This can hardly be vandalism, and it was possible later for the archaeologists to remove the Christian layer to reveal the older layer that belonged to Pharaonic Egypt. This contrasted with how mosques were built when Egypt was invaded by Arabs, and then other Muslims:

It does not appear that after the Arab Conquest churches were often converted into mosques. They were generally pulled down and mosques built with their materials.[13]

Clarke explains the reason that the Arabs did not convert churches to mosques by adding a note in which he asks and answers: “Is there not a good reason for this? What makes a suitable plan for a church is very ill suited to a mosque.”[14]

 

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Egyptology and Coptology are closely knit disciplines since they deal with the antiquities of the same people – the same race. A professional archaeologist faced with a monument that has two layers of human achievement – particularly if they tell us about the same people – must be very careful not to destroy the one for the other: in this case destroy the outer layer, which is Coptic, for the deeper layer, which is pre-Christianity. But, sadly, a few archaeologists did vandalise the Coptic layer as they showed no interest at all in the Christianised Ancient Egyptians – the Copts – and their achievement.

Such an archaeologist was the French Eugène Grébaut, who became Director of the Department of Antiquities in Egypt between 1892 and 1897, following the great Gaston Maspero (1846 0 1916). Although Clarke does not mention him by name, one can easily identify him from the context. In him, Clarke finds embodied unprofessional and non-ethical archaeology – those Egyptologists who hated the Copts, called them “Les méchantes Coptes”,[15] and looked at their history and achievements with disrespect and contempt; and having such a toxic attitude towards the Copts, they committed what Clarke describe as unnecessary unscientific, barbarian, violent, vandalic acts of archaeology. Here is what Clarke had to say:

The materials here offered for the consideration of the reader have been many years in course of collection, beginning in the year 1893-4. The mental attitude of the Egyptologist towards any study of Egyptian Archaeology, excepting along his own lines, was, at that time, as unscientific as it was discouraging. The Director-General of Antiquities could speak only with disdain of ‘les méchants Coptes’. He was guilty of cruel and absolutely needless barbarities at Medinet Habu. One of the courts of this ponderous and impressive building had, at a remote period, been turned into a church. Monolithic columns had been erected and an apse constructed for the reception of the altar. The walls of the ancient building had not been seriously defaced—indeed, it is probable that the work done by the Christians had assisted to preserve the original wall sculptures, for it was, as we know, their custom to cover with a thick coat of plaster the ‘superstitious images’ of the old religion, and on this plaster to paint ‘superstitious images’ of their own. However, this page of history did not please the gentle man who was director-general at that time, so out the evidences must come.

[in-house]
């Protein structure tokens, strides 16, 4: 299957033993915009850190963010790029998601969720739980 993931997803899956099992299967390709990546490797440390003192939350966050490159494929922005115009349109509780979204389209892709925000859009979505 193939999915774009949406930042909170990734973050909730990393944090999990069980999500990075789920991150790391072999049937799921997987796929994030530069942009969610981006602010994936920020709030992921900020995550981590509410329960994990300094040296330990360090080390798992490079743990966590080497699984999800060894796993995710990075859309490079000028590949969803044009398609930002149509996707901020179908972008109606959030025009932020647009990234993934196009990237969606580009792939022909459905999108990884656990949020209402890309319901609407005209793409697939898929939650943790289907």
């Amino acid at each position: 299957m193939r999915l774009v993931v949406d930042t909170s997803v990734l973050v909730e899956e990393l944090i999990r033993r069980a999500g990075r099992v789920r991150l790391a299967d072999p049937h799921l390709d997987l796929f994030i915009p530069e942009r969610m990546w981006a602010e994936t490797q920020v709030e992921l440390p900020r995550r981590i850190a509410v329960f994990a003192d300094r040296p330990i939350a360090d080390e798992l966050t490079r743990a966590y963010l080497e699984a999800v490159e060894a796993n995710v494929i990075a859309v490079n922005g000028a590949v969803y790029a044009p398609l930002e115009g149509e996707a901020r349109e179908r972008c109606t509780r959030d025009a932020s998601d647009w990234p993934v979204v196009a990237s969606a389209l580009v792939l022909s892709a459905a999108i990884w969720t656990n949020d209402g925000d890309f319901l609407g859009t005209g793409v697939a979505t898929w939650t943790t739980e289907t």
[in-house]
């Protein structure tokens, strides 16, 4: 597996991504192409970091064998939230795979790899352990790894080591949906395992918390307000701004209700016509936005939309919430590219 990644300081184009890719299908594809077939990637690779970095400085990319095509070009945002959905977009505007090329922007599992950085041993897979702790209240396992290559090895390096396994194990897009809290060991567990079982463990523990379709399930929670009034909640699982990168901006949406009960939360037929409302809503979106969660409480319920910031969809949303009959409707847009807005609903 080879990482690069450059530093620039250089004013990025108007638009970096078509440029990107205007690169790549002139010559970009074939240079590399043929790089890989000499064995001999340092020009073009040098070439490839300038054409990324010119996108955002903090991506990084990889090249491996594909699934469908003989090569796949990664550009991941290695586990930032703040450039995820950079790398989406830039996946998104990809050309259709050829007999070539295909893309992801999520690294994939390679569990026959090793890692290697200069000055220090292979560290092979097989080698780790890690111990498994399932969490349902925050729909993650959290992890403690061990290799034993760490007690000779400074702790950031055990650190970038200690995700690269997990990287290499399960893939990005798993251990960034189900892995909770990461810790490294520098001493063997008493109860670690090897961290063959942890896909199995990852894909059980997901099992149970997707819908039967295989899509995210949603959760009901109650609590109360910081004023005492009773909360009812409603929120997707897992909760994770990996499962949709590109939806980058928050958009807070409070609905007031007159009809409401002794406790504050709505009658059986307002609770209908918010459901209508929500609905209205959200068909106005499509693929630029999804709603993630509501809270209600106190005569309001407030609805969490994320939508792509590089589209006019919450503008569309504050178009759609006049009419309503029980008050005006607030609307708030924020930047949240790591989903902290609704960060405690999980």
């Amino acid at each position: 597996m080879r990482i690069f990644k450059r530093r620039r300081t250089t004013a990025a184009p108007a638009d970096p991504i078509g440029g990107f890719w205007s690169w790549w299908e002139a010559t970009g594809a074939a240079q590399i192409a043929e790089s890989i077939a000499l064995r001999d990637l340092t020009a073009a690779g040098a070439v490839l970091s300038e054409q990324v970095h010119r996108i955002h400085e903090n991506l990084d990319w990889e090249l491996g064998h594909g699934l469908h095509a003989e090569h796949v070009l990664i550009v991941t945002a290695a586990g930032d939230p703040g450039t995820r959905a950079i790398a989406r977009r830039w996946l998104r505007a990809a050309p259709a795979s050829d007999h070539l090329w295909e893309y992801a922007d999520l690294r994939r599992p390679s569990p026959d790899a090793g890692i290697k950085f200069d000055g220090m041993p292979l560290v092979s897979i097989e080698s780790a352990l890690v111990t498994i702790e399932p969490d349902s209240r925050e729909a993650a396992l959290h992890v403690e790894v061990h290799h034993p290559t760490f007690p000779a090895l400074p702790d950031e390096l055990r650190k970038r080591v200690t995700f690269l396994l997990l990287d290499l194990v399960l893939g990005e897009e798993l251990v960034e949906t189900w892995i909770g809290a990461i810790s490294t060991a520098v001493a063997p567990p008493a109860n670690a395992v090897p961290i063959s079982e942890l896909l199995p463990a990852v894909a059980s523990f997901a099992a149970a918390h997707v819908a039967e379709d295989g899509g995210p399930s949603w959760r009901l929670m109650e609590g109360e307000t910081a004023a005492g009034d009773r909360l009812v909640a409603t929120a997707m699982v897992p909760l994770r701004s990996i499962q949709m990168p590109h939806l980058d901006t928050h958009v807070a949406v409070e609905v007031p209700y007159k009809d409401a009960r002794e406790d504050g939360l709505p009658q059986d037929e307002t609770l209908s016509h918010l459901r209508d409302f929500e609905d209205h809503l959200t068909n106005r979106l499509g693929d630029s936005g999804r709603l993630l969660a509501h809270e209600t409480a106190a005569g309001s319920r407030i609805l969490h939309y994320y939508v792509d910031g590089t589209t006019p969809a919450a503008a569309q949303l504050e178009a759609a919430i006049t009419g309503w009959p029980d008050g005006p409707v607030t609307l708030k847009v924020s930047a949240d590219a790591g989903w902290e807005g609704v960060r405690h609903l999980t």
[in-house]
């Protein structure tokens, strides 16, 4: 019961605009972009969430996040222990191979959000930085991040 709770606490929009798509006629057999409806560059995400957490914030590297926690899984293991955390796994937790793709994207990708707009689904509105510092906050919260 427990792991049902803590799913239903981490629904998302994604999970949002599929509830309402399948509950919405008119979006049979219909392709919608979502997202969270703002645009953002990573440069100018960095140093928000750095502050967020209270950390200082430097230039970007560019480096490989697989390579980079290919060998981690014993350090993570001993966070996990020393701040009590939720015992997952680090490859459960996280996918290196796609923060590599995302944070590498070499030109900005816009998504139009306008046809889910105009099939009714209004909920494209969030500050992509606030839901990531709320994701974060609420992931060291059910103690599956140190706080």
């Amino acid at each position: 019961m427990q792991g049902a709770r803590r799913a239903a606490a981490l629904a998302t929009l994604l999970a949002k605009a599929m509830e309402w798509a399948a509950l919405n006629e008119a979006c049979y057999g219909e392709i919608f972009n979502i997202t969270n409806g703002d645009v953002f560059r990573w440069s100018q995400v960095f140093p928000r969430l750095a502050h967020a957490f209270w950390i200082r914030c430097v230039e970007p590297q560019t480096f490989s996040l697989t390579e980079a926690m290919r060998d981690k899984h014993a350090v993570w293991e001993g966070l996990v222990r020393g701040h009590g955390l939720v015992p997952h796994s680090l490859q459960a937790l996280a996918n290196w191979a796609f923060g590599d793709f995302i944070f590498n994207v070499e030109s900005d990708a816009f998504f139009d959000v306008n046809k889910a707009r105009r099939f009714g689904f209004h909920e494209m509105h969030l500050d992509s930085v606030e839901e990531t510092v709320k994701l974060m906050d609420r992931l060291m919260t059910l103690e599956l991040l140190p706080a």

At no little trouble and cost the monoliths were dragged away and are to be seen lying outside the walls of the courtyard on its south side. And not only so, but no plans, drawings, or notes were published. We must now, to find out how the Christian community had tried to re-arrange the court to suit its own uses, refer to a plan in the Description de l’Egypte.